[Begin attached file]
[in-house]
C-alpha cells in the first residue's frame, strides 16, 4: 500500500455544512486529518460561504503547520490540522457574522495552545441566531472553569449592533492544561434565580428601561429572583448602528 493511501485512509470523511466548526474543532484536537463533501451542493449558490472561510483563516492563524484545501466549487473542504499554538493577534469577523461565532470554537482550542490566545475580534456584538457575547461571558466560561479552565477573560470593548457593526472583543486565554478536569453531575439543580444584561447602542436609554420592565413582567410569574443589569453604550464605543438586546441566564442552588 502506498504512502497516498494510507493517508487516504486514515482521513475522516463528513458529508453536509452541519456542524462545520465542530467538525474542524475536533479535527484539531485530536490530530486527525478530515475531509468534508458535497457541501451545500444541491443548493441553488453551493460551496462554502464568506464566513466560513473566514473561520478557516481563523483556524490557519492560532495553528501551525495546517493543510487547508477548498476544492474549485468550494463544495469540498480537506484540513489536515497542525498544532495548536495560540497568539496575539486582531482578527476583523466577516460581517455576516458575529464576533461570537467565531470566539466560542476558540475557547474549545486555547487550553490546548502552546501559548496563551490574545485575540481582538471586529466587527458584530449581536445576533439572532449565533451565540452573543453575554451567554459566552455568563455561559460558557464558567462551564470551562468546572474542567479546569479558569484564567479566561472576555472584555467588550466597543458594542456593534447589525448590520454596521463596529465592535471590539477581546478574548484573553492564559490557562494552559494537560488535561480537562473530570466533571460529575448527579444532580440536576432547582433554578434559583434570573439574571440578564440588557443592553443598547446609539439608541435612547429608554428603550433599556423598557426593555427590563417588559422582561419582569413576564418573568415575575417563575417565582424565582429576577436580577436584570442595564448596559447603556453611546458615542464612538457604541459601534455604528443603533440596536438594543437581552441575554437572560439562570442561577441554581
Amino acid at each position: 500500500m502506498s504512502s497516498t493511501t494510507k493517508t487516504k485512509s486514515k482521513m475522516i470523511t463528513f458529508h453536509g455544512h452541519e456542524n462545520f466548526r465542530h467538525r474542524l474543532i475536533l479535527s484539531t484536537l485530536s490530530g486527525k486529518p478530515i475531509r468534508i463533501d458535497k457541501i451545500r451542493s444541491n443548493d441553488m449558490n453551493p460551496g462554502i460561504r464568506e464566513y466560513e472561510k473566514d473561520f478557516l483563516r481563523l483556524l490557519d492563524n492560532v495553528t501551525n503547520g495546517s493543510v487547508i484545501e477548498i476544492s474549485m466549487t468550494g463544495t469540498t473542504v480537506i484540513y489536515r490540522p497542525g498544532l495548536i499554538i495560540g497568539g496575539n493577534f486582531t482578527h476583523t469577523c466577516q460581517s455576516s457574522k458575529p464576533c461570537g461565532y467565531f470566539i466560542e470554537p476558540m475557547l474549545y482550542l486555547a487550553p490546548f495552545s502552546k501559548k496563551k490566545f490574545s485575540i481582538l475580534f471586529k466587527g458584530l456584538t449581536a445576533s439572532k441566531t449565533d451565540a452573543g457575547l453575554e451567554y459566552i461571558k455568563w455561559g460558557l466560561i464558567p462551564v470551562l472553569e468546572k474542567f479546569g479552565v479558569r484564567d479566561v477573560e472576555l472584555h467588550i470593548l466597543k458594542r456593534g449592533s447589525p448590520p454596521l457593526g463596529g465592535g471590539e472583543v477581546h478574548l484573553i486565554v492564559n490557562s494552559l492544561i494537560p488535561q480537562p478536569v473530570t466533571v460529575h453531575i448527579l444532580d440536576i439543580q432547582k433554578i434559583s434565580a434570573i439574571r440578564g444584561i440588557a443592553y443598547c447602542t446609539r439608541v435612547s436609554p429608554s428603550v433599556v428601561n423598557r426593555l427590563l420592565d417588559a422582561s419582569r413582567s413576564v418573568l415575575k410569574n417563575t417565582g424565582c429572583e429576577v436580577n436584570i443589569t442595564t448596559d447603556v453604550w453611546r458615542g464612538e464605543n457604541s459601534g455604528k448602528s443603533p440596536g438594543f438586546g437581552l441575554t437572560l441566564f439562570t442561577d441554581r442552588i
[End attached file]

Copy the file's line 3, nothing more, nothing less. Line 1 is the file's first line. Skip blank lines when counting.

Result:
Amino acid at each position: 500500500m502506498s504512502s497516498t493511501t494510507k493517508t487516504k485512509s486514515k482521513m475522516i470523511t463528513f458529508h453536509g455544512h452541519e456542524n462545520f466548526r465542530h467538525r474542524l474543532i475536533l479535527s484539531t484536537l485530536s490530530g486527525k486529518p478530515i475531509r468534508i463533501d458535497k457541501i451545500r451542493s444541491n443548493d441553488m449558490n453551493p460551496g462554502i460561504r464568506e464566513y466560513e472561510k473566514d473561520f478557516l483563516r481563523l483556524l490557519d492563524n492560532v495553528t501551525n503547520g495546517s493543510v487547508i484545501e477548498i476544492s474549485m466549487t468550494g463544495t469540498t473542504v480537506i484540513y489536515r490540522p497542525g498544532l495548536i499554538i495560540g497568539g496575539n493577534f486582531t482578527h476583523t469577523c466577516q460581517s455576516s457574522k458575529p464576533c461570537g461565532y467565531f470566539i466560542e470554537p476558540m475557547l474549545y482550542l486555547a487550553p490546548f495552545s502552546k501559548k496563551k490566545f490574545s485575540i481582538l475580534f471586529k466587527g458584530l456584538t449581536a445576533s439572532k441566531t449565533d451565540a452573543g457575547l453575554e451567554y459566552i461571558k455568563w455561559g460558557l466560561i464558567p462551564v470551562l472553569e468546572k474542567f479546569g479552565v479558569r484564567d479566561v477573560e472576555l472584555h467588550i470593548l466597543k458594542r456593534g449592533s447589525p448590520p454596521l457593526g463596529g465592535g471590539e472583543v477581546h478574548l484573553i486565554v492564559n490557562s494552559l492544561i494537560p488535561q480537562p478536569v473530570t466533571v460529575h453531575i448527579l444532580d440536576i439543580q432547582k433554578i434559583s434565580a434570573i439574571r440578564g444584561i440588557a443592553y443598547c447602542t446609539r439608541v435612547s436609554p429608554s428603550v433599556v428601561n423598557r426593555l427590563l420592565d417588559a422582561s419582569r413582567s413576564v418573568l415575575k410569574n417563575t417565582g424565582c429572583e429576577v436580577n436584570i443589569t442595564t448596559d447603556v453604550w453611546r458615542g464612538e464605543n457604541s459601534g455604528k448602528s443603533p440596536g438594543f438586546g437581552l441575554t437572560l441566564f439562570t442561577d441554581r442552588i